NASA Wants to Put a Massive Telescope on the Moon

Graphic depiction of A Lunar Long-Baseline Optical Imaging Interferometer: Artemis-enabled Stellar Imager (AeSI). Credit: Kenneth Carpenter

As part of the Artemis Program, NASA intends to establish all the necessary infrastructure to create a “sustained program of lunar exploration and development.” This includes the Lunar Gateway, an orbiting habitat that will enable regular trips to and from the surface, and the Artemis Base Camp, which will permit astronauts to remain there for up to two months. Multiple space agencies are also planning on creating facilities that will take advantage of the “quiet nature” of the lunar environment, which includes high-resolution telescopes.

As part of this year’s NASA Innovative Advance Concepts (NIAC) Program, a team from NASA’s Goddard Space Flight Center has proposed a design for a lunar Long-Baseline Optical Imaging Interferometer (LBI) for imaging at visible and ultraviolet wavelengths. Known as the Artemis-enabled Stellar Imager (AeSI), this proposed array of multiple telescopes was selected for Phase I development. With a little luck, the AeSI array could be operating on the far side of the Moon, taking detailed images of stellar surfaces and their environments.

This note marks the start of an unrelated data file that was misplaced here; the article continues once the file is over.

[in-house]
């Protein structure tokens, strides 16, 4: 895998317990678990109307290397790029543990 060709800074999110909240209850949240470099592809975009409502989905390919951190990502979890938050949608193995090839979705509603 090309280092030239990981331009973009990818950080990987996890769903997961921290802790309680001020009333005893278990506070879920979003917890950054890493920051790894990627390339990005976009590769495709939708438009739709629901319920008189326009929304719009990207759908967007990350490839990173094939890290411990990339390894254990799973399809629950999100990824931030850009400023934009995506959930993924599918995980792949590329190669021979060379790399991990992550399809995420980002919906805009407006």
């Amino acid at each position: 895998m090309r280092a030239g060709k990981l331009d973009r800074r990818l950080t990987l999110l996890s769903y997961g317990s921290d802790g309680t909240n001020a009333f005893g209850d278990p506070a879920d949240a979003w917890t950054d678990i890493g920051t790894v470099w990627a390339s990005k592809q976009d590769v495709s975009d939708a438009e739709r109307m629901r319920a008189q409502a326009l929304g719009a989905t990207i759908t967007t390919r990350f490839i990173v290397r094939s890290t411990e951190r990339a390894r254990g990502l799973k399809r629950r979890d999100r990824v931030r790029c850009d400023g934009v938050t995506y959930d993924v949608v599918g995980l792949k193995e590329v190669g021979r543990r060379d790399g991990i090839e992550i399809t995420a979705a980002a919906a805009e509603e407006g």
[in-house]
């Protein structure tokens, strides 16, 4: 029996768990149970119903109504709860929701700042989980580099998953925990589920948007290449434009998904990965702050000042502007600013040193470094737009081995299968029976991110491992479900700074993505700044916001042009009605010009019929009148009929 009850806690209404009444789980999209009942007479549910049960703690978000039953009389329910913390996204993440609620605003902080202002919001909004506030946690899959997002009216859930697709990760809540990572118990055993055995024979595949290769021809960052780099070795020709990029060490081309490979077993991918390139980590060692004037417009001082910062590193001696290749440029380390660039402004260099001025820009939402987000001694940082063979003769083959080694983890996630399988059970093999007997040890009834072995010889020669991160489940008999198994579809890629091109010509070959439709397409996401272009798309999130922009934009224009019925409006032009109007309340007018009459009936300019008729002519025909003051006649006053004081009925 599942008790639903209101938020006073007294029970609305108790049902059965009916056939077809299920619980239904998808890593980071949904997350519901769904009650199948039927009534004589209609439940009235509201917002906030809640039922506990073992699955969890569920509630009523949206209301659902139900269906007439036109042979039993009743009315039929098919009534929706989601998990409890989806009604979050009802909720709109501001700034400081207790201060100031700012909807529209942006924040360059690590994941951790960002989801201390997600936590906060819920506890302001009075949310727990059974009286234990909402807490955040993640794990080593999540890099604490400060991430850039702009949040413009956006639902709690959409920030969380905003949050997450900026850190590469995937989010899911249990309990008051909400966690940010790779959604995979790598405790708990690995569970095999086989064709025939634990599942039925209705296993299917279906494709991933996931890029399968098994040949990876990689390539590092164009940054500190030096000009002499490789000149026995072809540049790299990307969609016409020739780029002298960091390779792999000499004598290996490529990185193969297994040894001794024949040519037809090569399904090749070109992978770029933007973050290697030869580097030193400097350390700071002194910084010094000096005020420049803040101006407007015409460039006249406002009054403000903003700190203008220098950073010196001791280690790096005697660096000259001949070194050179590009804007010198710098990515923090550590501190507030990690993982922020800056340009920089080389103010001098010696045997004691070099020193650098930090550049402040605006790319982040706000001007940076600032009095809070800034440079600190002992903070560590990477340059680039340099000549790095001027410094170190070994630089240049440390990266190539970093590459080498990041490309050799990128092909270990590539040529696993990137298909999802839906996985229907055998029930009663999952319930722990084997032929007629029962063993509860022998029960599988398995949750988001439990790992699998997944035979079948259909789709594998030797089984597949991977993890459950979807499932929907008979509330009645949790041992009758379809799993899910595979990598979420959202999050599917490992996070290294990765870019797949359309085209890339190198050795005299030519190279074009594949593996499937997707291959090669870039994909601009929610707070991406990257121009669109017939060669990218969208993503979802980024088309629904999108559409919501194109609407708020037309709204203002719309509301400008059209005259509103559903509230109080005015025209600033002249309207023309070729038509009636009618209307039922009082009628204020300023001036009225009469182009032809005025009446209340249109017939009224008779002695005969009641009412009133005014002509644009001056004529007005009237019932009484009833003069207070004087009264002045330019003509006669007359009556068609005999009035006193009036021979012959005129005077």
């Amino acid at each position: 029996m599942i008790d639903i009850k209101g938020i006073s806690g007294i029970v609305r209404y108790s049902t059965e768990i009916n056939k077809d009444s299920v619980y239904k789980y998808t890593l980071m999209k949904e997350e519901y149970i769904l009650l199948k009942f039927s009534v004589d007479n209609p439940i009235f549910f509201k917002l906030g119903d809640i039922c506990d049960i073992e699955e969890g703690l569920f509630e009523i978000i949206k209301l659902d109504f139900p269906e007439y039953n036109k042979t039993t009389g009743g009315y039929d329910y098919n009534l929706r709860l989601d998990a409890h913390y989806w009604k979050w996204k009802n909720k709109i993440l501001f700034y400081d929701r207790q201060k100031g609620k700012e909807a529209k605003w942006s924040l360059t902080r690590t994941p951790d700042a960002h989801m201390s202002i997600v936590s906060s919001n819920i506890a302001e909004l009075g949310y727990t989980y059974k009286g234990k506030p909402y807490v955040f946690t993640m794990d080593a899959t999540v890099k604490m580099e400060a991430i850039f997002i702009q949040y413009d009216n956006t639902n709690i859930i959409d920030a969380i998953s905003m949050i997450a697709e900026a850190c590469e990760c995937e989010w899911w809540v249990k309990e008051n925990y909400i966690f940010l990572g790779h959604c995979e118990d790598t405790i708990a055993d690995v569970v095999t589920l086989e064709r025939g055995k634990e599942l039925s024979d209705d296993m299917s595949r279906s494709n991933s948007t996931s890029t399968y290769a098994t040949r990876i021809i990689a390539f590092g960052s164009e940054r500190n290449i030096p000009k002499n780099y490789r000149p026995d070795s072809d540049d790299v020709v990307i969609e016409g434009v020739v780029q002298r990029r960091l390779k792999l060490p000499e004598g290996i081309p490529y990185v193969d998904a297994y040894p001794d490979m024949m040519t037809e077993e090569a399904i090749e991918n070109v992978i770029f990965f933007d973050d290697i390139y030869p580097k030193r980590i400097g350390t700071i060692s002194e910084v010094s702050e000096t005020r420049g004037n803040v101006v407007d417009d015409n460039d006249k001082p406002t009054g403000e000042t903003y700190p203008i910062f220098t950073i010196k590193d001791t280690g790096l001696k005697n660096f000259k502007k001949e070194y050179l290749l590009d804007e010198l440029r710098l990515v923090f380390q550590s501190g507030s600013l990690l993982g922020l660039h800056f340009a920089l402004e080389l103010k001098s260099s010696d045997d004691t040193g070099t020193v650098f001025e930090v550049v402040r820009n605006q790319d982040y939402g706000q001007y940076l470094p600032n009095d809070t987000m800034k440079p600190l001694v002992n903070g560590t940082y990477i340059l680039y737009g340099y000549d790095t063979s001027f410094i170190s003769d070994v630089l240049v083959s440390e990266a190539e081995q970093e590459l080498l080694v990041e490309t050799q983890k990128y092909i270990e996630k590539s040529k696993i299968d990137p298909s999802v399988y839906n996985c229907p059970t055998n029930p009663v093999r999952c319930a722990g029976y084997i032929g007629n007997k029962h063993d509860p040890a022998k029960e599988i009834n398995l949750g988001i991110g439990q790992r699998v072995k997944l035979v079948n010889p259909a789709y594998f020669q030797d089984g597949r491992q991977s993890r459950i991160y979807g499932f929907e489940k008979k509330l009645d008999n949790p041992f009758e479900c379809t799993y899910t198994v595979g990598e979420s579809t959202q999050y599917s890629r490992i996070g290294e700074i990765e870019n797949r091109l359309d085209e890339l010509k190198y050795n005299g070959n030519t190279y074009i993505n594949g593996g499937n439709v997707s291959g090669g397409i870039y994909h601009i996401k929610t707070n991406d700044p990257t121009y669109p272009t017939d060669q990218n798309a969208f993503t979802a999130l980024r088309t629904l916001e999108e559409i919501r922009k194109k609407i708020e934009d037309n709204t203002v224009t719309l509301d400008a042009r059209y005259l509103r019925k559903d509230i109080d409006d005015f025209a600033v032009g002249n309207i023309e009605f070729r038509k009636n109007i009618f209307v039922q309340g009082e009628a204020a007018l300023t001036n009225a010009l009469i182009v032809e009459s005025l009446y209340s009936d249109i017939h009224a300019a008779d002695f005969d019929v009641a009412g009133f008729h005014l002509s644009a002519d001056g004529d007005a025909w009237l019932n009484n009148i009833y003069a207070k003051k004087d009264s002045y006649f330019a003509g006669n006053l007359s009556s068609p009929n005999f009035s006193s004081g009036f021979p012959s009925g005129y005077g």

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There are Ideal Orbits for Space-Based Interferometers

Illustration showing the three LISA spacecraft which will be placed in orbits that form a triangular formation with center 20° behind the Earth and side length 5 million km. (The figure showing the formation is not to scale.)
Artist Impression of LISA, the Laser Interferometer Space Antenna (Credit : NASA)

Ever since the telescope was invented in 1608, astronomers have striven for bigger and better telescopes. When it comes to instruments to observe the sky, bigger really is better whether you are observing faint galaxies or planets a larger collector gives higher resolution and brighter images. A paper recently published looks into different kinds of orbits around Earth which support multiple telescope systems known as interferometers at different orbits.

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